man digging a hole
Calendar 17 November, 2023

Trial Site Assessment Holes (TSAH): A Guide

For septic tanks and soakaways to function efficiently, they need to be surrounded by sufficient unsaturated soil to absorb the effluent. While a percolation test will establish the porosity of the soil, a trial site assessment hole (TSAH) is required to determine the level of the winter water table.

Why is a TSAH a mandatory requirement?

A trial site assessment hole is a mandatory part of the septic tank and soakaway installation process, stipulated by BS 6297:2007 and Part H of the Building Regulations.

Whatever time of the year the installation is to take place, it is important to determine the height of the groundwater table during the winter months, when it is likely to be at its highest. If the water table is too high, soil saturation will occur too soon and the septic tank or soakaway will quickly fill up. If this happens, effluent can flow back up the system, causing flooding and contamination.

When should a TSAH test be carried out?

A TSAH should be the first priority once it has been established that the site isn’t in a Source Protection Zone . It should also be carried out before a percolation test as a septic tank or soakaway cannot be installed if a TSAH test fails, regardless of the results of a percolation test.

How is a TSAH made?

To create a test site assessment hole, you must excavate a hole that covers at least 1 square metre of ground and 1.5 metres deeper than the level of the pipework for the system. With pipework typically being installed at a depth of 600-700mm, the TSAH is likely to be at least 2.1 metres deep.

How does a TSAH show the height of the groundwater table?

As the groundwater table rises in wetter seasons, it carries minerals up through the soil. When the water recedes, these minerals remain in the soil and are visible as a grey or grey-brown mottled layer between  100mm and 2000mm deep. This is a more accurate indicator of the groundwater table than excavating until standing water is found, as the water table will vary considerably with the seasons.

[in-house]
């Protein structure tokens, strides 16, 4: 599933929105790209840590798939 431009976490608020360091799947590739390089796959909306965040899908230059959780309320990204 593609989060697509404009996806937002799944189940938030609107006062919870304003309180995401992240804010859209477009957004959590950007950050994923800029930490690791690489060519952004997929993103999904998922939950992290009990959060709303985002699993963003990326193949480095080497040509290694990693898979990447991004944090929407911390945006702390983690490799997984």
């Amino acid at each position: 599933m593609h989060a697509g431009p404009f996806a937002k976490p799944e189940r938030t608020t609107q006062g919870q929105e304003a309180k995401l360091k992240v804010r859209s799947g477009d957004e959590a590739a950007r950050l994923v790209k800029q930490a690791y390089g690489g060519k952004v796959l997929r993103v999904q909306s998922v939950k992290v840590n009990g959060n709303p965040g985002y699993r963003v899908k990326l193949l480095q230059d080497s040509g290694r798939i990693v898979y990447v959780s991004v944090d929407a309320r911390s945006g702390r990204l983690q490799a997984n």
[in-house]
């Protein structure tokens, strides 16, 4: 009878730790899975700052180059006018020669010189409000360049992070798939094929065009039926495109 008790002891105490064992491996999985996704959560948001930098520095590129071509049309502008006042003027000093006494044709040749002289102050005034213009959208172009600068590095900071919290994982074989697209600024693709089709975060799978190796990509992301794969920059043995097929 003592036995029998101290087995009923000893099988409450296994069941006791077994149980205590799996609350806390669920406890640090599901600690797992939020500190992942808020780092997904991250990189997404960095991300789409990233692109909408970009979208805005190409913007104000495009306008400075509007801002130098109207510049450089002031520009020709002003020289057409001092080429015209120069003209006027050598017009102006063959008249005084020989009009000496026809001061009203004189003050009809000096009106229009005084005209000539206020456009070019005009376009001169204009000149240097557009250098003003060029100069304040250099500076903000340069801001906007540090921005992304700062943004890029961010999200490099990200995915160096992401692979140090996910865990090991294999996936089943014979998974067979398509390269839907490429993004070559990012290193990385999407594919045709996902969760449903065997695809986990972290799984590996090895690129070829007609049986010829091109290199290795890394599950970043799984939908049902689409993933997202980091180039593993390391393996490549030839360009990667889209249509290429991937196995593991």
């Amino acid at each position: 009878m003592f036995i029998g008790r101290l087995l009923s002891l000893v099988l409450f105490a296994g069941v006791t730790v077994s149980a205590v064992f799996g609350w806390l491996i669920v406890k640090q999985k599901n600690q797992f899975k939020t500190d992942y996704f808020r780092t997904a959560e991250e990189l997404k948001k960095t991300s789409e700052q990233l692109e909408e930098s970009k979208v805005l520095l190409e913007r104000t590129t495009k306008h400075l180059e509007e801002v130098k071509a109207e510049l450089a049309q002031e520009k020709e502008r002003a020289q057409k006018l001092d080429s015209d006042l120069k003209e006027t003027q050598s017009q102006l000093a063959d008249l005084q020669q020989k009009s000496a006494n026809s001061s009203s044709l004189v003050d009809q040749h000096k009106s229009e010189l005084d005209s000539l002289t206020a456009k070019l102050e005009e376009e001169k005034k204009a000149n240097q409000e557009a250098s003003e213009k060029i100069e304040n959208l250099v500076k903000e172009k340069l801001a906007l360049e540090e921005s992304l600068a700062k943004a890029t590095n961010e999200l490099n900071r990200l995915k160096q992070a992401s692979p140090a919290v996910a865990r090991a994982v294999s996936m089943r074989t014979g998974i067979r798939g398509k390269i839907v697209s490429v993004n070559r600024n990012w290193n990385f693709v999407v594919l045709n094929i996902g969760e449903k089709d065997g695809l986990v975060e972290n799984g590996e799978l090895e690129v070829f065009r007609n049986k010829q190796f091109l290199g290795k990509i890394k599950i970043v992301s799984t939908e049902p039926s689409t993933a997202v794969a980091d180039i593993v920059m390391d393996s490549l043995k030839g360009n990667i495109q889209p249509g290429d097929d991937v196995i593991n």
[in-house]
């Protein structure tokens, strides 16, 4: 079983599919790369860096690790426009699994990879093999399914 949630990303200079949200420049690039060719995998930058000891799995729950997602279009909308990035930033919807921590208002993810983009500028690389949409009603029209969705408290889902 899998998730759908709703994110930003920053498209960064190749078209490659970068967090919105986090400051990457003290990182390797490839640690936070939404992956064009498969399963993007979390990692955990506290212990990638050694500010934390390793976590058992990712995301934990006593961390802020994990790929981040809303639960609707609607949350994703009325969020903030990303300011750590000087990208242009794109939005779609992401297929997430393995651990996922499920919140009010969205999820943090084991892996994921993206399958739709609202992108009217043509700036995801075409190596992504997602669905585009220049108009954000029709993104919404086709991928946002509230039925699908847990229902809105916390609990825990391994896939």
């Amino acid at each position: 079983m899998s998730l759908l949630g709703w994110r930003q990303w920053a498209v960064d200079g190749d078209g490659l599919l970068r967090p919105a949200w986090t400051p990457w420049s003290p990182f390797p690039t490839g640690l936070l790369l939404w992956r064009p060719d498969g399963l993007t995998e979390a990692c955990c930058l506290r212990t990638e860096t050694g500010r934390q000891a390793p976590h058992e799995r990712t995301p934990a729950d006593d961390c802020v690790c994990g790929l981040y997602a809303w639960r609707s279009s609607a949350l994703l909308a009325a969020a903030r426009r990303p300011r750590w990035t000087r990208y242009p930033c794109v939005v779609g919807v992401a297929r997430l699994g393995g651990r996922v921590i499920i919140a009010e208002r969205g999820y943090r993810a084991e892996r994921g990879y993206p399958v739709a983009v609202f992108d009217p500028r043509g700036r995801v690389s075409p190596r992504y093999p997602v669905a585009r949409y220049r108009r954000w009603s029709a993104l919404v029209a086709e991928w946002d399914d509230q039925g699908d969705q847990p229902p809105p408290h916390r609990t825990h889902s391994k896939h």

How are the TSAH results interpreted?

There must be at least a 1-metre height difference between the winter groundwater table and the pipework of the septic tank or soakaway, so if the tidemark left behind by the winter groundwater table is less than 1 metre lower than the pipework, you will not be permitted to install a septic tank or soakaway.

If your soil passes the TSAH test, congratulations! Now it’s time to carry out a soil percolation test and if that passes, you’re all set to install your septic tank or soakaway.


We hope you have found this information helpful and interesting. If you have any further questions you are always welcome to call the friendly team of drainage experts at Drainfast on 01420 555600 or email [email protected]

Also, look out for more articles in our ongoing series of blog posts, bringing you useful information, insights, guides and tips on all things drainage!

Vicki James Drainfast Team Portrait

Written by
Vicki James

Sales & Marketing Coordinator

Vicki is a vital part of the marketing team; from reporting to copywriting, she ensures we complete projects on time.

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